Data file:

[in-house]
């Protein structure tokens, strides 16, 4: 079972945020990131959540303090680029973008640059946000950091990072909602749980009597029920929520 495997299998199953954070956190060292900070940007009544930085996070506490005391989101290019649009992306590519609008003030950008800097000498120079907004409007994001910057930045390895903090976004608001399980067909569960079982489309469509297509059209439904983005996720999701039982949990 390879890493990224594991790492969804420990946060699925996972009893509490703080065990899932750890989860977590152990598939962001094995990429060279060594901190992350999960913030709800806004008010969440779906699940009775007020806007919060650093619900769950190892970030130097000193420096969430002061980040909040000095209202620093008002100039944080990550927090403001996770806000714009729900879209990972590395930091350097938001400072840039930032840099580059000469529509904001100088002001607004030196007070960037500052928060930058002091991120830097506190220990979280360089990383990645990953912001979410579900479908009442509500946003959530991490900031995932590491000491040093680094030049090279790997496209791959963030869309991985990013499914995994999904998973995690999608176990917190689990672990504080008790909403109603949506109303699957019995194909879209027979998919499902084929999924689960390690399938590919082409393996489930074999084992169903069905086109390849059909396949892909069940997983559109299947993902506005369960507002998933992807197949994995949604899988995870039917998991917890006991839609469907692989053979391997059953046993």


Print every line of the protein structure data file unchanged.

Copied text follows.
[in-house]
């Protein structure tokens, strides 16, 4: 079972945020990131959540303090680029973008640059946000950091990072909602749980009597029920929520 495997299998199953954070956190060292900070940007009544930085996070506490005391989101290019649009992306590519609008003030950008800097000498120079907004409007994001910057930045390895903090976004608001399980067909569960079982489309469509297509059209439904983005996720999701039982949990 390879890493990224594991790492969804420990946060699925996972009893509490703080065990899932750890989860977590152990598939962001094995990429060279060594901190992350999960913030709800806004008010969440779906699940009775007020806007919060650093619900769950190892970030130097000193420096969430002061980040909040000095209202620093008002100039944080990550927090403001996770806000714009729900879209990972590395930091350097938001400072840039930032840099580059000469529509904001100088002001607004030196007070960037500052928060930058002091991120830097506190220990979280360089990383990645990953912001979410579900479908009442509500946003959530991490900031995932590491000491040093680094030049090279790997496209791959963030869309991985990013499914995994999904998973995690999608176990917190689990672990504080008790909403109603949506109303699957019995194909879209027979998919499902084929999924689960390690399938590919082409393996489930074999084992169903069905086109390849059909396949892909069940997983559109299947993902506005369960507002998933992807197949994995949604899988995870039917998991917890006991839609469907692989053979391997059953046993």